Blacks fared even less well. Although emancipations increased after the Revolution and some blacks gained freedom by fleeing to Canada or joining the British forces, slavery was retained under the Constitution and strengthened in the years following independence. Fort Wayne Map And while some treaties and accommodations were made with Native Countrys, the new Country nation often violently and unfairly removed the native peoples from their lands. Karen O’Brien See also: Army, British; Boston Massacre; Boston Port Bill; Boston Tea Party; Bunker Hill, Battle of; Coercive Acts (1774); Common Sense (1776); Continental Congress, First; Continental Congress, Second; French and Indian War; Lexington and Concord, Battles of; Loyalists;
Military and Diplomatic Affairs (Chronology); Military and Diplomatic Affairs (Essay); Native Country-European Conflict; Navy, British; Patriots; Quebec Act (1774); Sugar Act (1764); Tea Act (1773); Townshend Acts (1767); War; Documents: Townshend Revenue Act (1767); The Boston Port Act (1774); A Case for Non-Interference by Parliament (1775); Petition of London Merchants for Reconciliation with the Colonies (1775); Common Sense (1776); The Declaration of Independence (1776). Bibliography Breen, T. H. “Baubles of Britain': The Country and Consumer Revolutions of the Eighteenth Century.” Past and Present 119 (May 1988): 73104. Calloway, Colin G. The Country Revolution in Indian Country: Crisis and Diversity in Native Country Communities. New York: Cambridge University Press, 1995.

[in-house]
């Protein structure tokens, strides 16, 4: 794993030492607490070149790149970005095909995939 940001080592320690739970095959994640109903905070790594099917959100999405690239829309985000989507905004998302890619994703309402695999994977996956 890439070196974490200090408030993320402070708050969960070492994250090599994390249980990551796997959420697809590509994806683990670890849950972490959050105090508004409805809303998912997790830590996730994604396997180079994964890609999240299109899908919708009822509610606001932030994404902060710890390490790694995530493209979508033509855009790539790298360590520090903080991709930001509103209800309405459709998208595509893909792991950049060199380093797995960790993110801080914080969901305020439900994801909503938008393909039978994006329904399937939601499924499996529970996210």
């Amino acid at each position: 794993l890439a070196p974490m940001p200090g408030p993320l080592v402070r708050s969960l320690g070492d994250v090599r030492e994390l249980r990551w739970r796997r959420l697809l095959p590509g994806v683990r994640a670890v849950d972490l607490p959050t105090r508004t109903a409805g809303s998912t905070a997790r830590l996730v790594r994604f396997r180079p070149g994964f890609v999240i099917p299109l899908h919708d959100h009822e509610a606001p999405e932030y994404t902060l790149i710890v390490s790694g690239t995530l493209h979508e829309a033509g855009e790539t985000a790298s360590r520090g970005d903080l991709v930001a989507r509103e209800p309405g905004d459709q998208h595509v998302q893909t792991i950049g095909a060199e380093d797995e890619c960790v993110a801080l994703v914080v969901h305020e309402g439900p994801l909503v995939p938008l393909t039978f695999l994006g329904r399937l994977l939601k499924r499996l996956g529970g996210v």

Frey, Sylvia R. Water From the Rock: Black Resistance in a Revolutionary Age. Princeton, NJ: Princeton University Press, 1991. Morgan, Edmund S. The Birth of the Republic, 17631789. Chicago: University of Chicago Press, 1956, 1977. Norton, Mary Beth. Liberty’s Daughters: The Revolutionary Experience of Country Women, 17501800. Ithaca, NY: Cornell University Press, 1996. Ross, Rev. Robert. “A Sermon, in Which the Union of the Colonies Is Considered and Recommended, and the Bad Consequences of Divisions Are Represented.” New York, 1776. Royster, Charles. A Revolutionary People at War: The Continental Army and Country Character, 17751783. Chapel Hill: University of North Carolina Press, 1979. Young, Alfred F. ed. Beyond the Revolution: Explorations in the History of Country Radicalism. DeKalb: Northern Illinois University Press, 1993.